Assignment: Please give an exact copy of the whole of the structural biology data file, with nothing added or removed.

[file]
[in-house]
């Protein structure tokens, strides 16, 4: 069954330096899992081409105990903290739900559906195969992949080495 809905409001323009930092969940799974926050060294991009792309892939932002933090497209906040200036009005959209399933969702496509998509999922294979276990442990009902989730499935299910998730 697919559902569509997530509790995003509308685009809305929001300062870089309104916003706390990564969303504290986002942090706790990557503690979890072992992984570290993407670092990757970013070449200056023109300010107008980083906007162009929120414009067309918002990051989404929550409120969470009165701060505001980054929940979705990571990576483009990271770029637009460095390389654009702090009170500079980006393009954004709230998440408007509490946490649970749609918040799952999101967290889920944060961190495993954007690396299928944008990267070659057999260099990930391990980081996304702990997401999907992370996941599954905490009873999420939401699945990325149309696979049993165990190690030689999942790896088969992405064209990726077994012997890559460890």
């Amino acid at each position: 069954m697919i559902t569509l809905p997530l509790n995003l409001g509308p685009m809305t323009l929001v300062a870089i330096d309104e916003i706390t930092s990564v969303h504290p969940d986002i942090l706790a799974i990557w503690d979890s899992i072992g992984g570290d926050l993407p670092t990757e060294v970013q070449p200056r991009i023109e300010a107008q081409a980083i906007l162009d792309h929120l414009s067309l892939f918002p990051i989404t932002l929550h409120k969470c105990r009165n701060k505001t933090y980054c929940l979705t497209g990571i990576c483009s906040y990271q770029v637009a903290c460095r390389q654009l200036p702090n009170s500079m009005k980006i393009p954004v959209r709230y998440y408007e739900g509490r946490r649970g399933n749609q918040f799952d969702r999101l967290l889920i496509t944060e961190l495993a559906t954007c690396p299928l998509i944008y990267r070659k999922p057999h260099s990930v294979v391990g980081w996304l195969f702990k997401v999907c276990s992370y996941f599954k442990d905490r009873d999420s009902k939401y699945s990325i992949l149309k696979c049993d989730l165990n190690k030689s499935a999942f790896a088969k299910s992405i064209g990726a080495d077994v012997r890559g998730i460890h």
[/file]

[in-house]
């Protein structure tokens, strides 16, 4: 069954330096899992081409105990903290739900559906195969992949080495 809905409001323009930092969940799974926050060294991009792309892939932002933090497209906040200036009005959209399933969702496509998509999922294979276990442990009902989730499935299910998730 697919559902569509997530509790995003509308685009809305929001300062870089309104916003706390990564969303504290986002942090706790990557503690979890072992992984570290993407670092990757970013070449200056023109300010107008980083906007162009929120414009067309918002990051989404929550409120969470009165701060505001980054929940979705990571990576483009990271770029637009460095390389654009702090009170500079980006393009954004709230998440408007509490946490649970749609918040799952999101967290889920944060961190495993954007690396299928944008990267070659057999260099990930391990980081996304702990997401999907992370996941599954905490009873999420939401699945990325149309696979049993165990190690030689999942790896088969992405064209990726077994012997890559460890």
């Amino acid at each position: 069954m697919i559902t569509l809905p997530l509790n995003l409001g509308p685009m809305t323009l929001v300062a870089i330096d309104e916003i706390t930092s990564v969303h504290p969940d986002i942090l706790a799974i990557w503690d979890s899992i072992g992984g570290d926050l993407p670092t990757e060294v970013q070449p200056r991009i023109e300010a107008q081409a980083i906007l162009d792309h929120l414009s067309l892939f918002p990051i989404t932002l929550h409120k969470c105990r009165n701060k505001t933090y980054c929940l979705t497209g990571i990576c483009s906040y990271q770029v637009a903290c460095r390389q654009l200036p702090n009170s500079m009005k980006i393009p954004v959209r709230y998440y408007e739900g509490r946490r649970g399933n749609q918040f799952d969702r999101l967290l889920i496509t944060e961190l495993a559906t954007c690396p299928l998509i944008y990267r070659k999922p057999h260099s990930v294979v391990g980081w996304l195969f702990k997401v999907c276990s992370y996941f599954k442990d905490r009873d999420s009902k939401y699945s990325i992949l149309k696979c049993d989730l165990n190690k030689s499935a999942f790896a088969k299910s992405i064209g990726a080495d077994v012997r890559g998730i460890h």